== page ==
Bitcoin Scalability Concerns

Regarding scalability, Bitcoin faces a problem that many protocol designers only dream of having: too many users want to use it. “On Scaling Decentralized Blockchains (A Position Paper)” explains the issue as follows:

“Today’s representative blockchain such as Bitcoin takes 10 min or longer to confirm transactions, achieves 7 transactions/sec maximum throughput. In comparison, a mainstream payment processor such as Visa credit card confirms a transaction within seconds, and processes 2000 transactions/sec on average, with a peak rate of 56,000 transactions/sec [11]. Clearly, a large gap exists between where Bitcoin is today, and the scalability of a mainstream payment processor.”

Applying Metcalfe’s law to Bitcoin suggests that the more people who use Bitcoin the more useful Bitcoin becomes. Thus scalability both in terms of volume (how many transactions can be confirmed per second) and velocity (how long a transaction takes to be confirmed) are significant limiters of the utility of Bitcoin.

How Does TumbleBit Work?

TumbleBit is implemented as a layer built on top of Bitcoin, and thus is fully compatible with today’s Bitcoin protocol. (This is analogous to how Tor is built as a layer on top of IP.) TumbleBit payments are sent via an intermediary called the Tumbler. In our paper, we describe how the core TumbleBit protocol can be run in in two modes. The first mode is a classic Bitcoin tumbler (also called a mixing service). In this post I will only address the second mode, where TumbleBit is used as an unlinkable payment hub.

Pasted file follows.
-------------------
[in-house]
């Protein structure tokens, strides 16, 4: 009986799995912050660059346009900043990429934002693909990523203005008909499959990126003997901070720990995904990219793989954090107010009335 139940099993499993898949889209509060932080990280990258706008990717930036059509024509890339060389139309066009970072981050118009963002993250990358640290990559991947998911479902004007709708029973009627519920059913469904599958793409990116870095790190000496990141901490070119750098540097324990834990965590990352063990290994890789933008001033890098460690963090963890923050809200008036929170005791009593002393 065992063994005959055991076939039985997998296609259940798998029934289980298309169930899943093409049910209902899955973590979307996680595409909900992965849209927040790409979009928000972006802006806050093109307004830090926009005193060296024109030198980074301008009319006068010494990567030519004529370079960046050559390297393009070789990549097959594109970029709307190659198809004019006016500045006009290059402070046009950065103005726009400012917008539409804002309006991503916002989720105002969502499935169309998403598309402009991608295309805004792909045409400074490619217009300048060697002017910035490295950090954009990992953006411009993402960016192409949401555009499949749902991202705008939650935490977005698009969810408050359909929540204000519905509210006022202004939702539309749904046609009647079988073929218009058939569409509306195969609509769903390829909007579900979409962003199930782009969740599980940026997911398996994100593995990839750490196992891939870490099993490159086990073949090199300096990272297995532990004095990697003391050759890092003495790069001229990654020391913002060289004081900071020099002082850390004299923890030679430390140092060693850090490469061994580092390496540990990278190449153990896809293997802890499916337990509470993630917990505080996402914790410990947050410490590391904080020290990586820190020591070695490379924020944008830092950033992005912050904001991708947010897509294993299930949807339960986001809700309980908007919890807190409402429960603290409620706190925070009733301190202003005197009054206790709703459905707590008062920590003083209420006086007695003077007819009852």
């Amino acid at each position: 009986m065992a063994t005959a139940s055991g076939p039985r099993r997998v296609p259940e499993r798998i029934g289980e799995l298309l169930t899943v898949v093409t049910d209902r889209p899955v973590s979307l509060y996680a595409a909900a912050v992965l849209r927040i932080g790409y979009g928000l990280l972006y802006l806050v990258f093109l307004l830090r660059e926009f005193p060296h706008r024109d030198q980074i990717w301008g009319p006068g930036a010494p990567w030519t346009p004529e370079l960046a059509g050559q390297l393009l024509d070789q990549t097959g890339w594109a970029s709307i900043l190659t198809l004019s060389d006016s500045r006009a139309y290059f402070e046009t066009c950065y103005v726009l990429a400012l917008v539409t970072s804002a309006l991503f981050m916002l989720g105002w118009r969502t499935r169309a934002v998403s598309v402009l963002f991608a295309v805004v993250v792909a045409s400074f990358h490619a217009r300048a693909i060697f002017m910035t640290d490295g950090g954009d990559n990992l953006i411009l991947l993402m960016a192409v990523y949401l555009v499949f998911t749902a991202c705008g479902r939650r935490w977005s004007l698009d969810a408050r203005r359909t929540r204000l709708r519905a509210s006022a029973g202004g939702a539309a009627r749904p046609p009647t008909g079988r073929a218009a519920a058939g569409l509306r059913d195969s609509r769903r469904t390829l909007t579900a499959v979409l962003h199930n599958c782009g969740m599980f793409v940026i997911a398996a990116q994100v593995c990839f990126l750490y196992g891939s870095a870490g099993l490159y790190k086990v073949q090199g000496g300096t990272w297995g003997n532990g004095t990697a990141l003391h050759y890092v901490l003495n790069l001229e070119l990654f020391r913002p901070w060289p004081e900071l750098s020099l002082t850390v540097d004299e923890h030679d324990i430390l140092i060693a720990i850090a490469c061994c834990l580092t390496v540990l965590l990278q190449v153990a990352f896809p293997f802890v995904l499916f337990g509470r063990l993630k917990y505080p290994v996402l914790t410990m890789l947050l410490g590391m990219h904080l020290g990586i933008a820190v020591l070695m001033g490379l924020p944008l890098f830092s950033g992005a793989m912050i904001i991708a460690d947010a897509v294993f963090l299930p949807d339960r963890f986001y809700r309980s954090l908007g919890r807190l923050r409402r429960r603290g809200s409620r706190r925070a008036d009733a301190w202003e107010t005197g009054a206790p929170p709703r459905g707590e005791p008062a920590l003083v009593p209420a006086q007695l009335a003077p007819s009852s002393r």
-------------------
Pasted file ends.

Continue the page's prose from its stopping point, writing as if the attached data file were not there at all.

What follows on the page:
A Bitcoin payment hub is a system that allows users to make off-blockchain transactions (via an intermediary, aka the payment hub) with the same level of security as on-blockchain transactions. Users join the payment hub by “opening a payment channel” that escrows bitcoins in an on-blockchain Bitcoin transaction. Next, users send payments to each other off-blockchain. These payments can be high volume and fast, because they are not subject to the time it takes to confirm transactions on Bitcoin’s blockchain. Finally, a user “closes its payment channel” via an on-blockchain transaction that reflects its new balance of bitcoins after all off-blockchain payments have been made.